Know exactly why you want to specialize – and be able to explain it clearly to potential clients.  If you can’t articulate it or think the reason would sound bad if you did, now isn’t the time to specialize.

Figure out how you’ll get into a position where you can offer something to your clients that “general practitioner” local SEOs can’t.

Now I’m going to flip the question upside-down to get at the real issue:

In what cases might you – a business owner – want to work with a local SEO who specializes in your field?

By the way, keep in mind that I’m not an industry-specialist (although I’ve worked with some types of businesses more than others).  I think being an all-industries local SEO guy is the better fit for me, so in one sense I’ve already voted with my feet.  But I want to present a balanced view here, and part of doing that means you know where I’m coming from.

It might be a good idea or a bad idea to work with a local SEO who specializes in your industry.  Here are the factors worth considering:

(Please excuse all the “he” references.  Just makes for a smoother read than “he/she,” or “they.”  Some of the very best SEOs are women, but this industry is still like The Expendables, unfortunately.)

 

Pros

1.  He may have a lot of experience in helping businesses just like yours.

2.  He may have been an in-house SEO for a big company in your industry – which might be good to the degree it means he knows what works on a large scale and can either repeat it or scale it down.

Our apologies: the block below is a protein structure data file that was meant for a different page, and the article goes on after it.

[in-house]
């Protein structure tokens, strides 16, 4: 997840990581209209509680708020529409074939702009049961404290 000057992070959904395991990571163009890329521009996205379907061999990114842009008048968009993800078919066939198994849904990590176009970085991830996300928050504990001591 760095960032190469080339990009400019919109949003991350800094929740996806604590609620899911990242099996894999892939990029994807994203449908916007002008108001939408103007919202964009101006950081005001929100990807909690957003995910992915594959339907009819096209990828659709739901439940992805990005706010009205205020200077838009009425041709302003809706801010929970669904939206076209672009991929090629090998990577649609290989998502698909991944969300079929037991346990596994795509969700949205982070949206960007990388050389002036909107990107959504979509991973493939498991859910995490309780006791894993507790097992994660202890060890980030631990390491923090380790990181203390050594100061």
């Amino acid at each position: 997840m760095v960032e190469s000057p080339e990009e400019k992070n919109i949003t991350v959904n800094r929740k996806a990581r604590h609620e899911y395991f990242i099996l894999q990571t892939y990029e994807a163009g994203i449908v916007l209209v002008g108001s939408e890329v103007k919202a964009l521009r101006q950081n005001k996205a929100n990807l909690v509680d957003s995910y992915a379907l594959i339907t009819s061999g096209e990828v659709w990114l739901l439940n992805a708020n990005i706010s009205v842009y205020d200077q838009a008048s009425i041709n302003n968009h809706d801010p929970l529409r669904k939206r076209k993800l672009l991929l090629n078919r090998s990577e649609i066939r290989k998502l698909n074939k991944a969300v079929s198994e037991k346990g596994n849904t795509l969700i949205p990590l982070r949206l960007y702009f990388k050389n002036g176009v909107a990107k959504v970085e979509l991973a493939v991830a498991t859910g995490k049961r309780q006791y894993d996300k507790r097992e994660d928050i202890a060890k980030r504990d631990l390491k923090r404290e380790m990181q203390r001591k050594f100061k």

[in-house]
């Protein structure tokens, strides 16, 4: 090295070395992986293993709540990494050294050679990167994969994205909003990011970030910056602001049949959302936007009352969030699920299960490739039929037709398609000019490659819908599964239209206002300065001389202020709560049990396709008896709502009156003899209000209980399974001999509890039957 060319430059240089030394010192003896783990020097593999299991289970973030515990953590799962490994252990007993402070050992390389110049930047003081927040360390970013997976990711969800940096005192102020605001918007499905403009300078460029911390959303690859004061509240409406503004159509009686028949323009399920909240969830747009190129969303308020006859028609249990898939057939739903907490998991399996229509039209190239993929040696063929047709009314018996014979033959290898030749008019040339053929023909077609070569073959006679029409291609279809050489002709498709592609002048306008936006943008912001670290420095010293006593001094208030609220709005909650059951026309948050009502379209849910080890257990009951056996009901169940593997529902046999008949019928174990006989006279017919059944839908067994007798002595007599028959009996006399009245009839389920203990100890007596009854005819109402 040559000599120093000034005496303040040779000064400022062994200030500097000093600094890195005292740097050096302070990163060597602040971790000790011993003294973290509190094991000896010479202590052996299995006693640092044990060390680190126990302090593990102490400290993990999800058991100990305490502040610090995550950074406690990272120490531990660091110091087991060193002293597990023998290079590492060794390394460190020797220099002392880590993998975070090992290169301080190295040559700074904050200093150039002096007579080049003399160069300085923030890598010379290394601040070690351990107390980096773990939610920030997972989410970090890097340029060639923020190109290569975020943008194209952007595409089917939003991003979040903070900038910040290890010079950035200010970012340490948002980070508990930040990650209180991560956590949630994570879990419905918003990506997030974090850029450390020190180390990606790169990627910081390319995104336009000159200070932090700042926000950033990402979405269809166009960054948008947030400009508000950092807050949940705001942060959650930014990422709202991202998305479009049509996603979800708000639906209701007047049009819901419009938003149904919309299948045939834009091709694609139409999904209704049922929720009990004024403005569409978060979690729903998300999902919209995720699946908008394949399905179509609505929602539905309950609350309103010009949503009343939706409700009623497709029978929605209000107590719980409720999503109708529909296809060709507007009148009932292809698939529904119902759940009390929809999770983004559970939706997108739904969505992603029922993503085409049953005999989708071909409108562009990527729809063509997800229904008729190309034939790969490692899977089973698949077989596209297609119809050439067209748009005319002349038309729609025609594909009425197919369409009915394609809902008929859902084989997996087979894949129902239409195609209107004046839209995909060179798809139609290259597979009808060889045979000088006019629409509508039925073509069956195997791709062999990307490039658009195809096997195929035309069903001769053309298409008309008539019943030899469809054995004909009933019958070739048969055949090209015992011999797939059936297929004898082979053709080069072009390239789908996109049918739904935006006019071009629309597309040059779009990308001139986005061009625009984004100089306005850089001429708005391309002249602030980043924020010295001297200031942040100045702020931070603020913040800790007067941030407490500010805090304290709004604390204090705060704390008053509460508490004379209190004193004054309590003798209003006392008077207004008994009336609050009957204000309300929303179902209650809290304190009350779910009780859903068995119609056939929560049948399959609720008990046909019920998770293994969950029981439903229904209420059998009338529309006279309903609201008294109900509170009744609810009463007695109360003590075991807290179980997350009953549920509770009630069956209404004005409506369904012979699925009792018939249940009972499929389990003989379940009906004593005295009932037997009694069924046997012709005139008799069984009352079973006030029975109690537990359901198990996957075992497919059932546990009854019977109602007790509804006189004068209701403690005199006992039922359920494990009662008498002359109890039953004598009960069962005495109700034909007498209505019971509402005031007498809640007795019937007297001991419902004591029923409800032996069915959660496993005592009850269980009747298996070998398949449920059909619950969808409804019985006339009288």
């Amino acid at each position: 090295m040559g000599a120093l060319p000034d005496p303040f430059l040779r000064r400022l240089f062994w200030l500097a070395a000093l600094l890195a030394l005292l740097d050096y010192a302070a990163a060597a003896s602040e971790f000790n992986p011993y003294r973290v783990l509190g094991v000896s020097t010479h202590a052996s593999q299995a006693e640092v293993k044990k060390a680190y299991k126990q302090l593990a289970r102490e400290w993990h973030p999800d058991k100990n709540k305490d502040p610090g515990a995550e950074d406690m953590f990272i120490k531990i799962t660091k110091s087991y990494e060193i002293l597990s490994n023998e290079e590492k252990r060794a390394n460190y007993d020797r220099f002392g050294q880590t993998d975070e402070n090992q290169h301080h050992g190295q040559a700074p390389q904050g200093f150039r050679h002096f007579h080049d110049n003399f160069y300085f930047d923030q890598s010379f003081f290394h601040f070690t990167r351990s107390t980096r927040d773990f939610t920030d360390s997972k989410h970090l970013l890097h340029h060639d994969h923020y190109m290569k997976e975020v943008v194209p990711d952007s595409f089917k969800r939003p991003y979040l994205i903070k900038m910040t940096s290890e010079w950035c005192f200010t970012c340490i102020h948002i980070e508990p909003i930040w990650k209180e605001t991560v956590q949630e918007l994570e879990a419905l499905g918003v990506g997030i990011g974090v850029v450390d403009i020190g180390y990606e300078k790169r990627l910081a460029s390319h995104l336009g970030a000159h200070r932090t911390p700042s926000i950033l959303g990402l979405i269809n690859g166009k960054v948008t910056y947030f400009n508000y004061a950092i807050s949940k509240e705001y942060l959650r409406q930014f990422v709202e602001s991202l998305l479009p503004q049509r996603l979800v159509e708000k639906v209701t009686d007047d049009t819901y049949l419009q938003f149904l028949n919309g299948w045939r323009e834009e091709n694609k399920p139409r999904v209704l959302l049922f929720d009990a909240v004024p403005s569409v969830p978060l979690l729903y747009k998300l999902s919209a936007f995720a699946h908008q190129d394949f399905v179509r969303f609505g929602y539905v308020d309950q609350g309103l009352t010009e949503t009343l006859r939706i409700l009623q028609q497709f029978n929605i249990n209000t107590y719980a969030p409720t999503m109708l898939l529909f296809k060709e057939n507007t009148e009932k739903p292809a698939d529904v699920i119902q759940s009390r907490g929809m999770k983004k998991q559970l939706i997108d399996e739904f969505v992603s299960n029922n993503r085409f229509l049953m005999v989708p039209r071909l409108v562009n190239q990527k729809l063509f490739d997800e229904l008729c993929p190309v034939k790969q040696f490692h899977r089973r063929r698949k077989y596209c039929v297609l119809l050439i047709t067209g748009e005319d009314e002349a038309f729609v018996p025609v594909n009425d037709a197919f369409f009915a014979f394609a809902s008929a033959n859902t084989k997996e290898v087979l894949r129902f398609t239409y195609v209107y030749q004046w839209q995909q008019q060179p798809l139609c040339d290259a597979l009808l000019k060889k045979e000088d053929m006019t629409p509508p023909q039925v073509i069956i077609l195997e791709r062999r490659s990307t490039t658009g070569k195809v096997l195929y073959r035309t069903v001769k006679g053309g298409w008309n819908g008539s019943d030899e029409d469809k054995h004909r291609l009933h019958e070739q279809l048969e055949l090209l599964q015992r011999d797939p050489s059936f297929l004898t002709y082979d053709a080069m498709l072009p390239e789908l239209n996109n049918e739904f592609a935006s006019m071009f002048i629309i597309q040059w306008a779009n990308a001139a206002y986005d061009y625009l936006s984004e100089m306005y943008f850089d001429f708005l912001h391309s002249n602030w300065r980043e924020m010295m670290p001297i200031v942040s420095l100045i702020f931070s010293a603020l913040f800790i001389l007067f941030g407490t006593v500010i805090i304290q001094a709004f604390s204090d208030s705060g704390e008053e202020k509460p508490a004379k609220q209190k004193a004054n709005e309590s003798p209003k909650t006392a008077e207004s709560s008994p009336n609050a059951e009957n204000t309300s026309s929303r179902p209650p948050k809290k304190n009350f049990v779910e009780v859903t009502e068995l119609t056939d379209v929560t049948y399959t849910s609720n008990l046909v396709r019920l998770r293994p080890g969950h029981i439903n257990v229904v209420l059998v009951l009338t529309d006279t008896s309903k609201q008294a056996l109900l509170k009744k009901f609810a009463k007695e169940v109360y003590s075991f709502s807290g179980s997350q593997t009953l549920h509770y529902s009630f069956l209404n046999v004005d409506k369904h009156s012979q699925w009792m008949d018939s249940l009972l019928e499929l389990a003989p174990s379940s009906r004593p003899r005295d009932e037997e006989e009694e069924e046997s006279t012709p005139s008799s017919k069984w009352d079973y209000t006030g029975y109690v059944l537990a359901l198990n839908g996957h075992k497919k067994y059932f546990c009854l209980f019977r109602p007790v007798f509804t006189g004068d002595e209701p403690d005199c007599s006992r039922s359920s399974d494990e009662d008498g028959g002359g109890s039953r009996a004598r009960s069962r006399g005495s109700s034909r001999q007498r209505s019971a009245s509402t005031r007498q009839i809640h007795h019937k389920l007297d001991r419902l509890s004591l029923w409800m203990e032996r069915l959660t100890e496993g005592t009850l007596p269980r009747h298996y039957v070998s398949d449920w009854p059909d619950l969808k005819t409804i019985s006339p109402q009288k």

3.  He may have worked in your industry.  He might the same ins and outs you know, and speak the same lingo you speak.

4.  He probably knows the regulations and restrictions that apply to your industry.

 

Cons

1.  He may not have the wide range of experience that a non-industry-specific local SEO would be more likely to have.  He hasn’t necessarily helped business owners in all sorts of situations.

2.  He could have been an in-house SEO for a big company – and that might not be such a good thing if he’s only had success with tons of budget and HR at his disposal.  He may not know how to bootstrap, which could be an issue if you’ve got limited resources.

3.  If you hire him to help with “content,” there’s a chance you’ll get boilerplate, non-unique stuff that’s been used on others’ websites (maybe even on your competitors’ sites).  Not only does your site

4.  You may discover that he only specializes in your industry because he thinks there’s “lots of money in it.”  He doesn’t have a particular affinity for business owners like you, and has no special ability to help them.

 

How do you figure out the pros and cons of the specialist local SEO you’re thinking of ?  I’d ask as many of the following questions as you feel like asking:

“Why are you a specialist?”  Get a concrete answer.  If it’s “I’m good at helping businesses in this niche,” ask how.  If it’s “I like this industry,” ask why.

“How many businesses in my industry have you worked with?”  There’s no “right” answer here, as long as the answer is straightforward and not mush-mouthed.  If you’re the first one your SEO will have worked with as a specialist, hey, that’s fine if he comes out and says so.  If the answer is “oh, hundreds,” you need to ask, “Why so many?”

“How are you better-equipped to help my business (better-equipped than a local SEO who doesn’t specialize)?”  Again, you’ll want to drill down until you hit specifics.